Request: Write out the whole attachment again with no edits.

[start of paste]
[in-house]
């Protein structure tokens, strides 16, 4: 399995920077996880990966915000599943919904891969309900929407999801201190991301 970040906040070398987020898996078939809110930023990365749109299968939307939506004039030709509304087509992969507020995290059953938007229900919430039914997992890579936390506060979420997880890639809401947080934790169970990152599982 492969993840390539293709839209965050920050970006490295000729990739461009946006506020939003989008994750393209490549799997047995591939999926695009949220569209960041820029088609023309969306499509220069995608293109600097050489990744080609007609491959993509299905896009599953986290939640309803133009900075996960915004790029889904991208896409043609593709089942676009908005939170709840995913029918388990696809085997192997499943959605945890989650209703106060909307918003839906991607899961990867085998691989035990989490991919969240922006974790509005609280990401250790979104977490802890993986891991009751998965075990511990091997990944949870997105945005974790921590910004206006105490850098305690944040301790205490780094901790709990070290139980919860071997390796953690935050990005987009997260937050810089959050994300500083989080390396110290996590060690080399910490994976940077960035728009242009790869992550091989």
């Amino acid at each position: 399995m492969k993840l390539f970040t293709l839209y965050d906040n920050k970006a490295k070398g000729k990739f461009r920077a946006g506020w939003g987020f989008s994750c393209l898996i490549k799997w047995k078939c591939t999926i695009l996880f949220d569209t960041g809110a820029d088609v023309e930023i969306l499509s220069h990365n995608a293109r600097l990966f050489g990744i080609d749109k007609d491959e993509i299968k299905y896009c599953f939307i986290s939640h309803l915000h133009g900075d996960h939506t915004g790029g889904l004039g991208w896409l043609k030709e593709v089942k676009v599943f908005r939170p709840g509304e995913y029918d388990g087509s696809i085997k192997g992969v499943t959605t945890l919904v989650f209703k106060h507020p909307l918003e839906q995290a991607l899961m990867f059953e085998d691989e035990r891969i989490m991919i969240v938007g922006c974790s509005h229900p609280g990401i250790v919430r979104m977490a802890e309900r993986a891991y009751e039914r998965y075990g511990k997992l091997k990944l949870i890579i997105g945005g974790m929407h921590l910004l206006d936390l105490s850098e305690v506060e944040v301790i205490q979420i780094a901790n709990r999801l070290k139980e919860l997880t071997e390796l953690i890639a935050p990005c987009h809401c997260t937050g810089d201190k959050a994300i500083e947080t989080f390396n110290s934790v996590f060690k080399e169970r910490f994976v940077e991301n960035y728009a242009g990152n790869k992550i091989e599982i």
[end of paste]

[in-house]
């Protein structure tokens, strides 16, 4: 399995920077996880990966915000599943919904891969309900929407999801201190991301 970040906040070398987020898996078939809110930023990365749109299968939307939506004039030709509304087509992969507020995290059953938007229900919430039914997992890579936390506060979420997880890639809401947080934790169970990152599982 492969993840390539293709839209965050920050970006490295000729990739461009946006506020939003989008994750393209490549799997047995591939999926695009949220569209960041820029088609023309969306499509220069995608293109600097050489990744080609007609491959993509299905896009599953986290939640309803133009900075996960915004790029889904991208896409043609593709089942676009908005939170709840995913029918388990696809085997192997499943959605945890989650209703106060909307918003839906991607899961990867085998691989035990989490991919969240922006974790509005609280990401250790979104977490802890993986891991009751998965075990511990091997990944949870997105945005974790921590910004206006105490850098305690944040301790205490780094901790709990070290139980919860071997390796953690935050990005987009997260937050810089959050994300500083989080390396110290996590060690080399910490994976940077960035728009242009790869992550091989």
């Amino acid at each position: 399995m492969k993840l390539f970040t293709l839209y965050d906040n920050k970006a490295k070398g000729k990739f461009r920077a946006g506020w939003g987020f989008s994750c393209l898996i490549k799997w047995k078939c591939t999926i695009l996880f949220d569209t960041g809110a820029d088609v023309e930023i969306l499509s220069h990365n995608a293109r600097l990966f050489g990744i080609d749109k007609d491959e993509i299968k299905y896009c599953f939307i986290s939640h309803l915000h133009g900075d996960h939506t915004g790029g889904l004039g991208w896409l043609k030709e593709v089942k676009v599943f908005r939170p709840g509304e995913y029918d388990g087509s696809i085997k192997g992969v499943t959605t945890l919904v989650f209703k106060h507020p909307l918003e839906q995290a991607l899961m990867f059953e085998d691989e035990r891969i989490m991919i969240v938007g922006c974790s509005h229900p609280g990401i250790v919430r979104m977490a802890e309900r993986a891991y009751e039914r998965y075990g511990k997992l091997k990944l949870i890579i997105g945005g974790m929407h921590l910004l206006d936390l105490s850098e305690v506060e944040v301790i205490q979420i780094a901790n709990r999801l070290k139980e919860l997880t071997e390796l953690i890639a935050p990005c987009h809401c997260t937050g810089d201190k959050a994300i500083e947080t989080f390396n110290s934790v996590f060690k080399e169970r910490f994976v940077e991301n960035y728009a242009g990152n790869k992550i091989e599982i």